Soft Sourdough

A friend shared her sourdough starter with me several months ago. I've used it to make English muffins, pancakes, waffles, biscuits and, of course, sourdough bread. I've also used it as a substitute for yeast in other bread recipes. I've been very pleased with the results, but the last batch of bread I baked knocked my socks off.

Some of the sourdough bread attempts have ended in a dry, crumbly bread with a dense crumb. I don't mind dense bread, but I like my bread to be soft and tender. I happened across this recipe from Home Joys after following a link from Pinterest for something else (who among you hasn't done that?).  I was intrigued that the recipe called for whole wheat flour in addition to all-purpose; that made me want to try it even more! The neighborhood cookie exchange party was a great excuse to make the bread, and I'm so glad I did. (Sorry there are no pictures, but you know what bread looks like, don't you?)

Soft Sourdough Bread (from Home Joys)

2 cups active starter
1 cup milk
1/2 cup water
1/4 cup oil or melted butter
1/4 cup honey
2 1/2 cup whole wheat flour *
3 cup white flour *
3 tsp salt

Mix all ingredients except salt for 2-3 minutes. Allow the dough to rest for about 20 minutes.

After rest, add salt and knead dough for about five minutes. If dough is too sticky, add slightly more flour but dough should be soft and not dry and stiff. Place in oiled bowl and allow dough to rise for 3-4 hours or until nearly doubled in size.

Divide dough into two pieces and shape into loaves and place in two greased bread pans. If a free form loaf is desired, place on greased baking sheet. Spray with oil and cover with plastic wrap to keep from drying out. Allow to rise for 2-3 hours.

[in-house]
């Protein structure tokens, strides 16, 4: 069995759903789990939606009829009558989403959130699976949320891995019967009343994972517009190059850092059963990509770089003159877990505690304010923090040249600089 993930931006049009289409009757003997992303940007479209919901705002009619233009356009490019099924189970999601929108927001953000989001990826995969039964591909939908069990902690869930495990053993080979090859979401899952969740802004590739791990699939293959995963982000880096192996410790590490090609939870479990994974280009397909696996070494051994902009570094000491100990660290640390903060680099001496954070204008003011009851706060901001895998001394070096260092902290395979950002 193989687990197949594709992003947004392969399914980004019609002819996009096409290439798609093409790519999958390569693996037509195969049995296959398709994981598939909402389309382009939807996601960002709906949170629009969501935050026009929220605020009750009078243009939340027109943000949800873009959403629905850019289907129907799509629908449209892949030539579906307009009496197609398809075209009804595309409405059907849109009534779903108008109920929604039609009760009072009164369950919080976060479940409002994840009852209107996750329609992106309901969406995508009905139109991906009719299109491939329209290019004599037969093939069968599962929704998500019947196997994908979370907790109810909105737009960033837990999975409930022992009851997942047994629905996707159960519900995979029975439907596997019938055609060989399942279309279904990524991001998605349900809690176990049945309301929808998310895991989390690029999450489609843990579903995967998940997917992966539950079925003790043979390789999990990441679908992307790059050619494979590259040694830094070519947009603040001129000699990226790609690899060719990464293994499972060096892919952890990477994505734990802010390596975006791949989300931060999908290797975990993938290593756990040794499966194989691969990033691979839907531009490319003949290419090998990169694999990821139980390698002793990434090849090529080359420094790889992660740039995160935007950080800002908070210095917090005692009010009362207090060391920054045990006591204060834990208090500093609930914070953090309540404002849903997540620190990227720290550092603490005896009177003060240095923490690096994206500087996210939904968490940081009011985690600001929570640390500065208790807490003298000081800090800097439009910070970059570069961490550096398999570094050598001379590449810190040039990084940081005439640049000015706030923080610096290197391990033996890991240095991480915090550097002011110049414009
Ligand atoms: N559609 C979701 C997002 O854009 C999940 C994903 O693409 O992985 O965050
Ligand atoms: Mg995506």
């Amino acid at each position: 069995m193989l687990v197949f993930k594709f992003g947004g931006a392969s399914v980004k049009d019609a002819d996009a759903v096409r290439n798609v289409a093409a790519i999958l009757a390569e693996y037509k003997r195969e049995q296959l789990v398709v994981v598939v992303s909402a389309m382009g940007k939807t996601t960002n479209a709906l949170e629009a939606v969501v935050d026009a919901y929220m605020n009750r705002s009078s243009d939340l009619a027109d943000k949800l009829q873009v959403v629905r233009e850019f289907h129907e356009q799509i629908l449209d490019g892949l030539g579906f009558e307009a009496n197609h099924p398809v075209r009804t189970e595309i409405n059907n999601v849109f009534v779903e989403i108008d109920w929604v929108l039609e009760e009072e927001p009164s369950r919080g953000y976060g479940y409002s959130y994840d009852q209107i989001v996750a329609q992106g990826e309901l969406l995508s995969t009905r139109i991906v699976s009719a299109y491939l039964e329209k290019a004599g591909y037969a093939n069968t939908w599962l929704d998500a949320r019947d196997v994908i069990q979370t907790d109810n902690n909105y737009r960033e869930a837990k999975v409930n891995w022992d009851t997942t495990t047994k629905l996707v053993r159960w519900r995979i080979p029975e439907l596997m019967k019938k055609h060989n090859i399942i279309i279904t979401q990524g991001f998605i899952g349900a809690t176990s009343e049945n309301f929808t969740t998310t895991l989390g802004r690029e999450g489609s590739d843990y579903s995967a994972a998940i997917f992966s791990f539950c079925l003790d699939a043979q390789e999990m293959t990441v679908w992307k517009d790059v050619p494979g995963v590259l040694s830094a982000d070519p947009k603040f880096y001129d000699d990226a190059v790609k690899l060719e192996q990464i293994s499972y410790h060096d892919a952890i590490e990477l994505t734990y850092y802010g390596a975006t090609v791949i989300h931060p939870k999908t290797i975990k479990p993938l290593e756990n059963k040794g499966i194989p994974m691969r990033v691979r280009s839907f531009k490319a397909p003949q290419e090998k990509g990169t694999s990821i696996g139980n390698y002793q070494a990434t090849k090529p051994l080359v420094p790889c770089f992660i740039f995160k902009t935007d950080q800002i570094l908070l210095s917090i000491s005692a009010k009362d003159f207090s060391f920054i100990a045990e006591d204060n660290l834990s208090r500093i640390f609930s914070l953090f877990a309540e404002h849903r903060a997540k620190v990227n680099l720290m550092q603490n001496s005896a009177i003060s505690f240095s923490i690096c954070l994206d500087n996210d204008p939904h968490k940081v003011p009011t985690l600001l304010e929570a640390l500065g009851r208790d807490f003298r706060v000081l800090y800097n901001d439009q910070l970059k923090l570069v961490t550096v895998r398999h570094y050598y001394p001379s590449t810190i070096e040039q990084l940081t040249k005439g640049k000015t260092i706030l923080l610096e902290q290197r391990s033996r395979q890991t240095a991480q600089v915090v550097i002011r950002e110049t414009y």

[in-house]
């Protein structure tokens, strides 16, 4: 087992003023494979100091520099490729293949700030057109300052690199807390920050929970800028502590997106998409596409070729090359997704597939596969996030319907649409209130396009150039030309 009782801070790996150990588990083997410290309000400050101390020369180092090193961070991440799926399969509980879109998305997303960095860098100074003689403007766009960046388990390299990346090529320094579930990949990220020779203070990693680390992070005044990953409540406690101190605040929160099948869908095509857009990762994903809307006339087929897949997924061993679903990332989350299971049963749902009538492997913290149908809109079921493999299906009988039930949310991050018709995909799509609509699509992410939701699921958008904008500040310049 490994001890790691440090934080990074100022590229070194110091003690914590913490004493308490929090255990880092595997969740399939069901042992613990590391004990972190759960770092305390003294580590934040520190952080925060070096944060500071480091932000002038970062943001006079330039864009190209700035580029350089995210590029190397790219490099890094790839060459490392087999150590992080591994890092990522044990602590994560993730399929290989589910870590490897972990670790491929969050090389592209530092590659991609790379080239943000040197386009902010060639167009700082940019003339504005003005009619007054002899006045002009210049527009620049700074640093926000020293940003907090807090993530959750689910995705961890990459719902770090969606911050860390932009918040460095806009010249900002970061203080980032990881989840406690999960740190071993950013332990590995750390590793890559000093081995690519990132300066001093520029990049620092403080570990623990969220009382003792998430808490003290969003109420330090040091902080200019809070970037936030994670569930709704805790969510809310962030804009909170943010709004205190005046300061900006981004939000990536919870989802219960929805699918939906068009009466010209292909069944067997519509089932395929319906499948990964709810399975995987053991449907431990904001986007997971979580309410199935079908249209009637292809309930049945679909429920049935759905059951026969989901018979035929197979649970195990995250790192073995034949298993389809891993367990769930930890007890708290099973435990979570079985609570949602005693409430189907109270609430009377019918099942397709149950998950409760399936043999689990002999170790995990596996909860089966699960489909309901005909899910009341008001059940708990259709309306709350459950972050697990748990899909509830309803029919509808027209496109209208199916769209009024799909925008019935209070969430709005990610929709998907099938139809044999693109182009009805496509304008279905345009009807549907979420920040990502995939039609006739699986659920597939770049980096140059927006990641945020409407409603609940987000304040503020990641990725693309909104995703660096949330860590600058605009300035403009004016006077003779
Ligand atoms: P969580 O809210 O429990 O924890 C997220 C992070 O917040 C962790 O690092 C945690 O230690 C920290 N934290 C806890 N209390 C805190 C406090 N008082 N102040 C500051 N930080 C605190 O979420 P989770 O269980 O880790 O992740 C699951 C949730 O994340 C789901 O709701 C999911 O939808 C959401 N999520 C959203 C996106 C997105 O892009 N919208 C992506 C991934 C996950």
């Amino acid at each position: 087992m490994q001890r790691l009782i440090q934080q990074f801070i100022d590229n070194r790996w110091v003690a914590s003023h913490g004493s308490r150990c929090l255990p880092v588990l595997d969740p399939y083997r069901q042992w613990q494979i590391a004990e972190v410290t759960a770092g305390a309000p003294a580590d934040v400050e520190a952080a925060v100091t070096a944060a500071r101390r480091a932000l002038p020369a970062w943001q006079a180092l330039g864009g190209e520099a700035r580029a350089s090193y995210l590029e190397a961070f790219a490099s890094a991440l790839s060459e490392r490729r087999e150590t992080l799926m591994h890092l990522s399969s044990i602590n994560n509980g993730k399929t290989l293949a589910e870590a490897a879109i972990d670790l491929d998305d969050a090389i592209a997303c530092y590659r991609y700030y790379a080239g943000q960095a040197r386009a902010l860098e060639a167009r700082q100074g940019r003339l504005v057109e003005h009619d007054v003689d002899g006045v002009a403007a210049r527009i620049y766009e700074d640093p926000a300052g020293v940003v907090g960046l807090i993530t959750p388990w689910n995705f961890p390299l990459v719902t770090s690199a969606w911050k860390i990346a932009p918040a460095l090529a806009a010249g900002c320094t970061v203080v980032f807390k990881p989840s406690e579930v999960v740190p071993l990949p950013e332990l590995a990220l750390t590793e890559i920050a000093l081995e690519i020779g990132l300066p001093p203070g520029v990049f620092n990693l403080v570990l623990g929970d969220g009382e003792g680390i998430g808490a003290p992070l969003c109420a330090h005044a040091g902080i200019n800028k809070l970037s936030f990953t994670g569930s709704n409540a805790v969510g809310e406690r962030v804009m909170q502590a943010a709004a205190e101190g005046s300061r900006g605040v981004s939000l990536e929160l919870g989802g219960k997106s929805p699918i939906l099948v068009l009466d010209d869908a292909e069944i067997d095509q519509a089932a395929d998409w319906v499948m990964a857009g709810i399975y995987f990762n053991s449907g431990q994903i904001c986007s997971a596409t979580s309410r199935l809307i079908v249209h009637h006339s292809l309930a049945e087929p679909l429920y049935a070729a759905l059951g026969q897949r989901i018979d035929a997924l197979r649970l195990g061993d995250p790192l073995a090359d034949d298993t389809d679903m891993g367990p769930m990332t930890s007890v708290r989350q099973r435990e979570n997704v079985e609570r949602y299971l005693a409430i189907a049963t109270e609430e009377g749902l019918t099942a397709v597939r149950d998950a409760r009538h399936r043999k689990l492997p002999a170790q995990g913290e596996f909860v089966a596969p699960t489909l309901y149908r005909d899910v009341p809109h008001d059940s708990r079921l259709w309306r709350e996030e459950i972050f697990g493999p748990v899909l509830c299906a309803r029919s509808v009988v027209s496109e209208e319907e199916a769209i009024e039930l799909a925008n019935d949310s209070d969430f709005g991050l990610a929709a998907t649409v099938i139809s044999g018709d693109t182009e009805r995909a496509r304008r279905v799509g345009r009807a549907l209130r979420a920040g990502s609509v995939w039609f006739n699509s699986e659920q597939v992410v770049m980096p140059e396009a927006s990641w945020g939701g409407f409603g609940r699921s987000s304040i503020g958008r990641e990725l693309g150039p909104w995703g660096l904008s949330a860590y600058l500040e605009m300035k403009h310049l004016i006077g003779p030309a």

When dough has risen, slash the top of the loaf. Bake at 400 degrees for 30-35 minutes. For even browning, turn loaves halfway through baking time

*Note that the amount of flour you'll need is dependent on how thick your starter is. Mine tends to be on the thin side, so I usually have to add flour.

I found the dough to be sticky even after adding more flour, but I was concerned about adding more and kneading any more than I already had, knowing that it could result in a tough loaf of bread. I also found that the dough didn't rise quite as much as I had hoped, but this is a common problem for me. (I need to do some studying up on bread baking, I suppose.) I also didn't slash the tops of the loaves before baking because I had 2 little ones hovering around me and the very hot oven. Despite all this, the bread was a success.

We've enjoyed it with just a bit of butter, toasted, and on sandwiches (it grills up so nicely on the panini press). There's still just a little bit left. But it won't last through the day tomorrow.

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